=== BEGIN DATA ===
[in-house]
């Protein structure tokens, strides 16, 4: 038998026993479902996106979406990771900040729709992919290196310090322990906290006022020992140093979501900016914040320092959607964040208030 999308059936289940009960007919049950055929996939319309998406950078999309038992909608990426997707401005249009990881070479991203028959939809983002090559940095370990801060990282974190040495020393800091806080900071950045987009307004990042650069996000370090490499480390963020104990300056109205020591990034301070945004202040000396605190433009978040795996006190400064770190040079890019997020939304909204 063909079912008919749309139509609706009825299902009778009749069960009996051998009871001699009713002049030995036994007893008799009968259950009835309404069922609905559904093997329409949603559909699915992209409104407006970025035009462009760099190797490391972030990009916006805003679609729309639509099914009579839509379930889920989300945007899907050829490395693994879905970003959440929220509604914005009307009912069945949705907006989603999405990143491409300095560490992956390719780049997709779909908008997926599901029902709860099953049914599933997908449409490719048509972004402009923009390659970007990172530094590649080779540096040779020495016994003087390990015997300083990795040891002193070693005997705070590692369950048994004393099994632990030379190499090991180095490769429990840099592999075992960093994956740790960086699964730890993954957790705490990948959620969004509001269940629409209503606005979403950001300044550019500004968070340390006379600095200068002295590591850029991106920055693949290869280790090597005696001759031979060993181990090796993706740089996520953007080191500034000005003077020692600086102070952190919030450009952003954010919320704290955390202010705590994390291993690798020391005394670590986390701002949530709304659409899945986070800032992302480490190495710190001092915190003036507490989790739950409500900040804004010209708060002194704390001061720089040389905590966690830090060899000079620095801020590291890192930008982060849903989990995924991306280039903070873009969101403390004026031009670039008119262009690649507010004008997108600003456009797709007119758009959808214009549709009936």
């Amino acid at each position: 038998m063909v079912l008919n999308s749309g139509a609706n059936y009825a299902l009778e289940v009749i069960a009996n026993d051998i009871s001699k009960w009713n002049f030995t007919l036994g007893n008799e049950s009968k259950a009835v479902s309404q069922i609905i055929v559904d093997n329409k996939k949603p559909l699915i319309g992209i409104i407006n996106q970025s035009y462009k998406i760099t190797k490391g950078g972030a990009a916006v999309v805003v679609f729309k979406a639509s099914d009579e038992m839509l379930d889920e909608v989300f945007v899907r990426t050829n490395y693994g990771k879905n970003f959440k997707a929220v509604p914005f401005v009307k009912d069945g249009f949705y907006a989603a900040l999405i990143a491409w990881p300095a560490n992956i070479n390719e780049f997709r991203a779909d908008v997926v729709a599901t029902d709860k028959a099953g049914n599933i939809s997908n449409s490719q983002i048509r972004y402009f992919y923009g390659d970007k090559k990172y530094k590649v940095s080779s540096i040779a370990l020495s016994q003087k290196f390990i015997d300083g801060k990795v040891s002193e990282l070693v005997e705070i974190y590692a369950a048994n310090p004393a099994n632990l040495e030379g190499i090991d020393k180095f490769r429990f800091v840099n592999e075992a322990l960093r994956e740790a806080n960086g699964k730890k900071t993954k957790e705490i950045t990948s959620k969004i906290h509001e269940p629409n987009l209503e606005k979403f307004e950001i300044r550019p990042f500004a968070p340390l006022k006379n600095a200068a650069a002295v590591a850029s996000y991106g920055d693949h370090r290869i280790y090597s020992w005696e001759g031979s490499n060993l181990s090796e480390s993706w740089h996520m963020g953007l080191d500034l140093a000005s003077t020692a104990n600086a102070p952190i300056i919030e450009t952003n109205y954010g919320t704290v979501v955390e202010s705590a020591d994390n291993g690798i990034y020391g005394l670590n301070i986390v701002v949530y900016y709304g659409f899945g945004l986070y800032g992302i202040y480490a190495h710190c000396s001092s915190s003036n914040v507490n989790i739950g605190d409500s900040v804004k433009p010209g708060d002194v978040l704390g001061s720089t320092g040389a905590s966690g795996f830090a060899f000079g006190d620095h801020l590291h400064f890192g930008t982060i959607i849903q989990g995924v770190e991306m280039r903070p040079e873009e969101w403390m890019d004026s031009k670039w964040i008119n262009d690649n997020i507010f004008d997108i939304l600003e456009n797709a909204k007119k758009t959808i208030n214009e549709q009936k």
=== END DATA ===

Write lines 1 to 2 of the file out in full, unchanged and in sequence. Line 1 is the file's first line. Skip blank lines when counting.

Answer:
[in-house]
């Protein structure tokens, strides 16, 4: 038998026993479902996106979406990771900040729709992919290196310090322990906290006022020992140093979501900016914040320092959607964040208030 999308059936289940009960007919049950055929996939319309998406950078999309038992909608990426997707401005249009990881070479991203028959939809983002090559940095370990801060990282974190040495020393800091806080900071950045987009307004990042650069996000370090490499480390963020104990300056109205020591990034301070945004202040000396605190433009978040795996006190400064770190040079890019997020939304909204 063909079912008919749309139509609706009825299902009778009749069960009996051998009871001699009713002049030995036994007893008799009968259950009835309404069922609905559904093997329409949603559909699915992209409104407006970025035009462009760099190797490391972030990009916006805003679609729309639509099914009579839509379930889920989300945007899907050829490395693994879905970003959440929220509604914005009307009912069945949705907006989603999405990143491409300095560490992956390719780049997709779909908008997926599901029902709860099953049914599933997908449409490719048509972004402009923009390659970007990172530094590649080779540096040779020495016994003087390990015997300083990795040891002193070693005997705070590692369950048994004393099994632990030379190499090991180095490769429990840099592999075992960093994956740790960086699964730890993954957790705490990948959620969004509001269940629409209503606005979403950001300044550019500004968070340390006379600095200068002295590591850029991106920055693949290869280790090597005696001759031979060993181990090796993706740089996520953007080191500034000005003077020692600086102070952190919030450009952003954010919320704290955390202010705590994390291993690798020391005394670590986390701002949530709304659409899945986070800032992302480490190495710190001092915190003036507490989790739950409500900040804004010209708060002194704390001061720089040389905590966690830090060899000079620095801020590291890192930008982060849903989990995924991306280039903070873009969101403390004026031009670039008119262009690649507010004008997108600003456009797709007119758009959808214009549709009936």